Provincia Adumbrata
Encounters in the Realm of Shadows

The work entitled Provincia Adumbrata concerns a collection of 34 phrenological plaster casts of heads of hanged men and women dating from the 19th century. Originally displayed at the notorious Newgate Prison, the collection is today housed in The Crime Museum (formerly The Black Museum) at New Scotland Yard (the Metropolitan Police HQ) in London.

Phrenology, the study of character, was a particularly popular field of science in 19th-century Britain. Phrenologists believed that measuring the bumps on a person’s head would be a reliable means of determining their actual character. The heads of so-called “abnormal” individuals were the most sought-after. Is it possible to recognise the head of a criminal? Do all socially “worthless” people exhibit a bump at the same spot on the skull? This was studied empirically by casting the heads of hanged individuals with a view to examining the plaster casts through phrenological means. Although phrenology went out of favour at the end of the 19th century, the 1930s saw the disastrous reapplication of the concepts behind this research. The 34 plaster casts illustrate a specific part of the history of modern brain research, but at the same time represent an expression of dramatic developments also caused by repression, miscalculation and at times by an arrogant and omnipotent attitude according to which everything seems to be feasible.

This work involved Lang taking the route that leads us to the most foreign side of our self: that of shadow. In this way, Lang succeeds in both recalling something lost and leading us closer to the individual. Between July 2006 and April 2007 he created silhouettes from the front and side profiles of the 34 phrenological busts. He had the privilege of being allowed to carry out this part of the work directly at New Scotland Yard’s Crime Museum.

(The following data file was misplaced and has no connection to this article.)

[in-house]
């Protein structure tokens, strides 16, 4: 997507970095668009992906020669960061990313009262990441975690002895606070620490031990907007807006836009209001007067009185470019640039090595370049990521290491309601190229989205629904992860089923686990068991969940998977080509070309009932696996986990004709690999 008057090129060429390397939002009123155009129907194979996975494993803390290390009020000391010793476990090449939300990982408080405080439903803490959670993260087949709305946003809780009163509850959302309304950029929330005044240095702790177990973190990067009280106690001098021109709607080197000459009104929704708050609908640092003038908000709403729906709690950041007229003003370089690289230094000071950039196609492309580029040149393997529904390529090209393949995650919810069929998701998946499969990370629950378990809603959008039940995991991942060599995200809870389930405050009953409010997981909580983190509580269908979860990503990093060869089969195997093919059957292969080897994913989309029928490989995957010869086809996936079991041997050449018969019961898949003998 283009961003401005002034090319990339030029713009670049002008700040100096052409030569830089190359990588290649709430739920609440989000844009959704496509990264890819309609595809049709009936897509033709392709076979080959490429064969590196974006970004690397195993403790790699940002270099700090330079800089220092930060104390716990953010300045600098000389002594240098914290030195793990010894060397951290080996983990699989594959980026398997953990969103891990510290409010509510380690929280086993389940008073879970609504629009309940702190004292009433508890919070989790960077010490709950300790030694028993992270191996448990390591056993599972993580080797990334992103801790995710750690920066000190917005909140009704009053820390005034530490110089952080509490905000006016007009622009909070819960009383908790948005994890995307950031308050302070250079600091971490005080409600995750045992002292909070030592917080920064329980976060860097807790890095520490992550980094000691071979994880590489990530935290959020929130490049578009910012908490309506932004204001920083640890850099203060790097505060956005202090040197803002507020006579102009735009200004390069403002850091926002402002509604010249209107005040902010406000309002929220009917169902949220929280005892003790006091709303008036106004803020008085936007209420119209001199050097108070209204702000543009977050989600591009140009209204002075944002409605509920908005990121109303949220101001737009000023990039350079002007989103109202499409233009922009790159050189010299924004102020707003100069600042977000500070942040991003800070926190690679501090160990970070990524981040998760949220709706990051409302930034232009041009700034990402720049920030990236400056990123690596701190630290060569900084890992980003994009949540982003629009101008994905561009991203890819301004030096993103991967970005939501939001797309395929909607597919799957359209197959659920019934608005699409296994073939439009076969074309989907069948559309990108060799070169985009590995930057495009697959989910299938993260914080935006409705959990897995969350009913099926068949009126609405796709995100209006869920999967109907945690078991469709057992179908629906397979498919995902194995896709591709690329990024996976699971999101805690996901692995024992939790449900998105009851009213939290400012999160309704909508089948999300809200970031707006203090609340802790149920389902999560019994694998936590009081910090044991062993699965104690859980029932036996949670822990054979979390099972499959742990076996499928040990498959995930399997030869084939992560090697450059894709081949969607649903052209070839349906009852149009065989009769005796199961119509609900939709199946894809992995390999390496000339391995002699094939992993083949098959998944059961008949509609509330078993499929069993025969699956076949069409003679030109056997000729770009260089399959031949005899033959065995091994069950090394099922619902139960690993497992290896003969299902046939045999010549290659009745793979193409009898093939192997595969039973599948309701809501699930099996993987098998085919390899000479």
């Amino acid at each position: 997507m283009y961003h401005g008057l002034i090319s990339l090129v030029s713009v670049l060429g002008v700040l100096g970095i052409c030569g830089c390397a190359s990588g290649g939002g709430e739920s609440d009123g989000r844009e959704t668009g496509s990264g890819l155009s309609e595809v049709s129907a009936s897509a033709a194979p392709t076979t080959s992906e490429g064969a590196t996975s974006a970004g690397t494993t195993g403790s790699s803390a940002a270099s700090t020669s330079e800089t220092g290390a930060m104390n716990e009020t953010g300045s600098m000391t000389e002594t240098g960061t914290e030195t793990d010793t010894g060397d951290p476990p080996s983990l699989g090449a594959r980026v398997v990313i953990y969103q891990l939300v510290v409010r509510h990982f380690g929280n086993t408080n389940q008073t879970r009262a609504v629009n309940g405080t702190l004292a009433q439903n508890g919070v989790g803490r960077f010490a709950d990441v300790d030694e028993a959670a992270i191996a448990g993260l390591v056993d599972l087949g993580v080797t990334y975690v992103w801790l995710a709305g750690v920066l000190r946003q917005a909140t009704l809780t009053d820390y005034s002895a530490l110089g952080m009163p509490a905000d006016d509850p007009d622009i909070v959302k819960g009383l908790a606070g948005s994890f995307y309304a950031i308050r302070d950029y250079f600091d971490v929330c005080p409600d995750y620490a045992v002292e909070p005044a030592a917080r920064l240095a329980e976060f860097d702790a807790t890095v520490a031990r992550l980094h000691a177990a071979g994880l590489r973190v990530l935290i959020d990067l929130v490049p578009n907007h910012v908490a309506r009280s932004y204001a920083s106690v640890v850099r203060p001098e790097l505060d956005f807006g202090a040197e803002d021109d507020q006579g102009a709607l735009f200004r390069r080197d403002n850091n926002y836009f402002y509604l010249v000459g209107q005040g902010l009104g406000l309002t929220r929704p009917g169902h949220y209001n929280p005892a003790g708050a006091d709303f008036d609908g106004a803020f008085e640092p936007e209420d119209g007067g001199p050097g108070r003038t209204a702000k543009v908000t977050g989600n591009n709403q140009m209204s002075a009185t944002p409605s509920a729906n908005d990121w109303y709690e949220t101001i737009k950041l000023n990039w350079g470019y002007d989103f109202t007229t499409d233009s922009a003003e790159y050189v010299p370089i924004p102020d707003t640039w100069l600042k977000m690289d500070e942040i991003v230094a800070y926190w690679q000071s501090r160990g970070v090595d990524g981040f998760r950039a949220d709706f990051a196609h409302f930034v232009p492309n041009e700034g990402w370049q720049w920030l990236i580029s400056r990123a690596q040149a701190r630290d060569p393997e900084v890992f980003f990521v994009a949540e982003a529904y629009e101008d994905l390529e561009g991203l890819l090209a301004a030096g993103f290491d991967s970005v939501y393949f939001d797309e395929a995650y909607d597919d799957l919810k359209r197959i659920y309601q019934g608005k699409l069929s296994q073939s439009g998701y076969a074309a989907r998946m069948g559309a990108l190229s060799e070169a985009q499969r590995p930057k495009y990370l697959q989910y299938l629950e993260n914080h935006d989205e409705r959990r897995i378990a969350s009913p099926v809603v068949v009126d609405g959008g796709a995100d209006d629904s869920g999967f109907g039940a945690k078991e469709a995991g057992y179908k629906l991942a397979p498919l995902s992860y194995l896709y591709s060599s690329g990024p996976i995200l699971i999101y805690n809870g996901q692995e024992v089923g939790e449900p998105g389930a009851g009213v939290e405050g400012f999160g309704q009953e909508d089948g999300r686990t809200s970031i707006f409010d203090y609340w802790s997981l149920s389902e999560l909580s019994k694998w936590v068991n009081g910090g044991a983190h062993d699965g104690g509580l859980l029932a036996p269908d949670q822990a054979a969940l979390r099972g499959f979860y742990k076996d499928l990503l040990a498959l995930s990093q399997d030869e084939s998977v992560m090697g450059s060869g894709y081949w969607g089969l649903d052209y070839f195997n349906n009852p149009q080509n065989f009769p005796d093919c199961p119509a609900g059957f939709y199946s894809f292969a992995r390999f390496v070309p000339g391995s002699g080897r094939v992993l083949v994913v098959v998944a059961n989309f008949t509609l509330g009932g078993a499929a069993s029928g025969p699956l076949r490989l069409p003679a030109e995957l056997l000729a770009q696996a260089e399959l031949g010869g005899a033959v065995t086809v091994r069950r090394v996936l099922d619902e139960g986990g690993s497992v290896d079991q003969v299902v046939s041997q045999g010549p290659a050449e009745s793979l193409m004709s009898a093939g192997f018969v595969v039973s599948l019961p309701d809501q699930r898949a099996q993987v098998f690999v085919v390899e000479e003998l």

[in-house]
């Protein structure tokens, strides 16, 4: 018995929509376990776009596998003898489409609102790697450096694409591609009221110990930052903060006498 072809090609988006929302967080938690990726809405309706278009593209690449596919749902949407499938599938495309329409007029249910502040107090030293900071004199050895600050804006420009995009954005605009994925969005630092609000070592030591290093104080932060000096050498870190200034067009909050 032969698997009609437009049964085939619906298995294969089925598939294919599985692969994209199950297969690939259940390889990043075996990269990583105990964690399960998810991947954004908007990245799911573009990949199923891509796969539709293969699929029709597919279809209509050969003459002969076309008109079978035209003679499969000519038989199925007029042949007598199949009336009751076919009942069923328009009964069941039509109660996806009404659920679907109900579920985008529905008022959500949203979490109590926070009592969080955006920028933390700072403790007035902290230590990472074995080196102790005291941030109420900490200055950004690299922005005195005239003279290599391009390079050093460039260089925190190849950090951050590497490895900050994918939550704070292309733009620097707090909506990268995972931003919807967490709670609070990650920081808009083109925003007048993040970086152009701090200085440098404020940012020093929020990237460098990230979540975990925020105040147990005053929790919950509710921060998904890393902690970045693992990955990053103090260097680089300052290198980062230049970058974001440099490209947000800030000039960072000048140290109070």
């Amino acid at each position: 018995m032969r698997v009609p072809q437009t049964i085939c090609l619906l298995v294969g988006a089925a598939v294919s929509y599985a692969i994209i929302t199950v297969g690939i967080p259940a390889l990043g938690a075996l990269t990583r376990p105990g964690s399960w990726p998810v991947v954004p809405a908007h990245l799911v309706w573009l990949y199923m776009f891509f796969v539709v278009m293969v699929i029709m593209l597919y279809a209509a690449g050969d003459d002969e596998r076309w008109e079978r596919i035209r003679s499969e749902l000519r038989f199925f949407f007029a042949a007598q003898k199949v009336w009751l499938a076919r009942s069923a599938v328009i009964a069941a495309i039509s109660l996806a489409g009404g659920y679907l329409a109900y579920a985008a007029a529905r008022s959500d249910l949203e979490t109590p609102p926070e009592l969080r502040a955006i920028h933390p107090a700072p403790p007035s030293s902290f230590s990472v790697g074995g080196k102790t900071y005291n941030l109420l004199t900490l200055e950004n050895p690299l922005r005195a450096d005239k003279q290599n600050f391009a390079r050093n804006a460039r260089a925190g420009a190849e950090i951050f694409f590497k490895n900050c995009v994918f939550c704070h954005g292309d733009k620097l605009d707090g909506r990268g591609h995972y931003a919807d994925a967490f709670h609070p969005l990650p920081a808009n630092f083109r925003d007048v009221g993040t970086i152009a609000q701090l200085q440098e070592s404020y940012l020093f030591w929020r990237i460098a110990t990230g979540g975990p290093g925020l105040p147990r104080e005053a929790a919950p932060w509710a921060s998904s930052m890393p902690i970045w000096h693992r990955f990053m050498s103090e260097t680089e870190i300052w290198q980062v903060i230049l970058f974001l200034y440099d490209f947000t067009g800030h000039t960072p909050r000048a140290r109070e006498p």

C. N.


This work would not have been possible without the generous support of Alan McCormick, the curator of the Crime Museum at New Scotland Yard.

The work earned the artist a Sciart Award from the Wellcome Trust.


While working at New Scotland Yard, Lang was also given permission to realise a cycle of drawings inside the collection of the Crime Museum. This body of work will be presented on an extra page under the menu item ‘Work’ in the near future.

During the preparation of the work Provincia Adumbrata Lang conducted a series of conversations in Austria, Germany, Great Britain, Italy, Switzerland and in the United States with individuals from different disciplines. The comprehensive material has been put together in files and two note books. The following individuals took part in the series: (please click here)


The Crime Museum:
More about phrenology:

Ill. I a / I b: DM 16, Photo: Gerhard Lang
Ill. II a / II b: DM 2, Photo: Gerhard Lang
Ill. III: Transformation process. Photo: Gerhard Lang
Ill. IV a / IV b: Transformation process. Photo: Alan McCormick
Ill. V: Transformation process. Photo: Alan McCormick
Ill. VI: Cutting out of the silhouette. Photo: Alan McCormick

I a. / I b.

II a. / II b.


IV a. / IV b.



Gerhard Lang © VG Bild-Kunst, Bonn